England news February 28, 2011

Steven Davies reveals he is gay

ESPNcricinfo staff
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England and Surrey wicketkeeper Steven Davies has revealed he is gay, becoming the first playing professional cricketer to so. Davies, who was part of England's successful Ashes tour, went public with the news in an interview with the Daily Telegraph . He said he was comfortable with who he is and hopes his announcement would make it easier for others to be open about their sexuality.

"I'm comfortable with who I am - and happy to say who I am in public," Davies said. "To speak out is a massive relief for me, but if I can just help one person to deal with their sexuality then that's all I care about."

Davies came out to his friends and family five years ago and confided in England coach Andy Flower ahead of the Ashes tour, with Flower and captain Andrew Strauss then letting the rest of the squad know.

"It was a fantastic thing to do, telling the lads," he said. "The difference is huge. I am so much happier. I told Andy Flower first. It was a tough thing for me to do, to tell him face-to-face, but I had to do it. He supported me 100%, [both] him and Andrew Strauss. It was the right thing to do as I felt I couldn't live like this anymore.

"I didn't enjoy going on tour too much because of the secret, and the Ashes was going to be a 3½-month tour. That's a long time and I would have really struggled to finish it. My sexuality is an essential part of who I am, so I wanted the boys to know."

Strauss said that he would tell half the squad, with Flower telling the others. Two days later, Davies met his team-mates at Lord's, where their reaction could not have been more supportive.

"I was so nervous," he said. "I got there really early -- I was the first one. I couldn't think of anything except what they were going to say and how they would react. In fact, everyone was great. They just said it wasn't an issue."

Matt Prior, who was his rival for the wicketkeeping position and is playing that role in the World Cup, came over to give Davies a hug. "He couldn't believe I had kept it to myself for this long," Davies said. "He said I should have told him. That was special."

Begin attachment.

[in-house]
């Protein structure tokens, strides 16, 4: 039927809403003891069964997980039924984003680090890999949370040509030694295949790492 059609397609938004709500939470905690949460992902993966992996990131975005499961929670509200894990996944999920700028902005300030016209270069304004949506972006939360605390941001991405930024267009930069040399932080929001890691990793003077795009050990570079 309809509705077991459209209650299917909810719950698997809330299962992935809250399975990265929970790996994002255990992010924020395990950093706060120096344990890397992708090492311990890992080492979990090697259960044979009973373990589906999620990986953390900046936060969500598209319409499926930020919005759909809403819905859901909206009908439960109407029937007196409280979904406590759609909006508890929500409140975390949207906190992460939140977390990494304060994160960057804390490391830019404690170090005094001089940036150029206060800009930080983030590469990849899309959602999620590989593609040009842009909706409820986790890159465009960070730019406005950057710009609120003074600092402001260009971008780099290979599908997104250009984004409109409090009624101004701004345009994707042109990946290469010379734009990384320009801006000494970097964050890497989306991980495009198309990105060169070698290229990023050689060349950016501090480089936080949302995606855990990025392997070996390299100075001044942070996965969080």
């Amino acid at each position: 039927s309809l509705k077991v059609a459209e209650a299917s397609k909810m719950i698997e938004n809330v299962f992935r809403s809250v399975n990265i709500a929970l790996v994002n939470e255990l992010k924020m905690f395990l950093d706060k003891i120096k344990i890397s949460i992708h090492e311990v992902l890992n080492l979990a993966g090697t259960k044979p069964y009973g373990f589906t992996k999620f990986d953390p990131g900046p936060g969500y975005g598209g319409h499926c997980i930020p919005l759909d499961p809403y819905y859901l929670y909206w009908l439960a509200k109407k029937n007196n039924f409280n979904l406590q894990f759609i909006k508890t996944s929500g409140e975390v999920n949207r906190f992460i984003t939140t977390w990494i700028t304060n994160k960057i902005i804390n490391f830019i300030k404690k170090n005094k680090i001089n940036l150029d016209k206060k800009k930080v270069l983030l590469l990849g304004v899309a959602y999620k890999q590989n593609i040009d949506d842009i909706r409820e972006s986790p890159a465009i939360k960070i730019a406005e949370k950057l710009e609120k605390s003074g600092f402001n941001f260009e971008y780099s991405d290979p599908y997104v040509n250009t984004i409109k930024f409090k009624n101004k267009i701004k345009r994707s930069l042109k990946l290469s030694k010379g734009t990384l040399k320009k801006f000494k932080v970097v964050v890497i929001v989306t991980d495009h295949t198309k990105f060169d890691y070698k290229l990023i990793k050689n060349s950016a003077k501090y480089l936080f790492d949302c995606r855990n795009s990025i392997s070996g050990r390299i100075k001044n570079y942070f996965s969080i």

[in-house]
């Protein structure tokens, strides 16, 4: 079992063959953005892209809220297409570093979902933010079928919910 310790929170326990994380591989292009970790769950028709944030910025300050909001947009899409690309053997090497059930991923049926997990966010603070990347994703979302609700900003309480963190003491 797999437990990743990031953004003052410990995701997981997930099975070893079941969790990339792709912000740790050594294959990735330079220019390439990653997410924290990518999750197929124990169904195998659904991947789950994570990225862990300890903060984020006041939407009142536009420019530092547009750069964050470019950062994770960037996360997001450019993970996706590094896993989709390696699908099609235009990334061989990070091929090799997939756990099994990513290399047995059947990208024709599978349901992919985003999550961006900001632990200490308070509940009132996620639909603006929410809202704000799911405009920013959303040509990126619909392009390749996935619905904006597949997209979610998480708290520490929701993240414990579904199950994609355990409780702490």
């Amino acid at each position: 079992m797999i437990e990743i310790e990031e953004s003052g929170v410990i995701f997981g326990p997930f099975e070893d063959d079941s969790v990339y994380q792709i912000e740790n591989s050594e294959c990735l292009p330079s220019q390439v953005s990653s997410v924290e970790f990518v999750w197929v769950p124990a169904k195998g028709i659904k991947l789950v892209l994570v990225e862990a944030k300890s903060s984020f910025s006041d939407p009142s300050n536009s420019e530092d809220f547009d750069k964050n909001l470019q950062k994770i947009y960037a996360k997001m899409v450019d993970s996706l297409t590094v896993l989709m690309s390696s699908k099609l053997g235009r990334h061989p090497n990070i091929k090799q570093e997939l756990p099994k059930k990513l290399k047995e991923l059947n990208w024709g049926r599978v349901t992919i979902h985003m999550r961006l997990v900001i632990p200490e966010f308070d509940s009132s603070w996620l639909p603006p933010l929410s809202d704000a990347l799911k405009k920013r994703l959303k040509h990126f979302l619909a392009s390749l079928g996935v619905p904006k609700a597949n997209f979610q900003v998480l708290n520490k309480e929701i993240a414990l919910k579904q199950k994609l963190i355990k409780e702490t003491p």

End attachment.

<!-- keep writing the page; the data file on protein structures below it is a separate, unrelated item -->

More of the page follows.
Davies becomes one of only a handful of professional sportsmen to come out. Footballer Justin Fashanu, who died in 1998, and dual-code rugby international Gareth Thomas are the only two British sportsman to previously do so during their playing careers. "Gareth Thomas' story helped me," Davies said. "It showed me it can be done. He was brave enough to stand up and say who he was. If I can help anyone else like he helped me, that would be great."

Flower said he has the full support of the England set up and backed Davies to regain his place in the one-day squad he lost just prior to the World Cup. "This is something Steve chose to discuss with me and the squad some time ago. I would like to make it very clear that Steve is first and foremost a very talented cricketer and a valued member of the England set-up.

"Steve has had and will continue to have the full respect and support of the entire squad and everyone involved in England cricket. I have no doubt that he will continue to work hard to regain a place in the England squad."

Davies' England team-mate batsman Ian Bell said the news had no affect on team whatsoever. "For us as a group, it didn't affect anything for Steve or any of the other lads," Bell said. "It helped him by speaking to the guys and we just got on with it. He's a fantastic cricketer and we're all with him. We support Steve as any of the other lads. He's a good mate of mine and that doesn't change absolutely anything. He's a massively important person in our team going forward. The more cricket he can play for England, the better."

Vikram Solanki, chairman of the Professional Cricketers' Association, and Davies' former team-mate at Worcestershire said: "Steve has the full support of all his colleagues in cricket. Many of those Steve plays with and against have known about this for some time and none of them regard it as anything other than an entirely personal matter."

Comments have now been closed for this article

  • POSTED BY Nutcutlet on | March 2, 2011, 8:08 GMT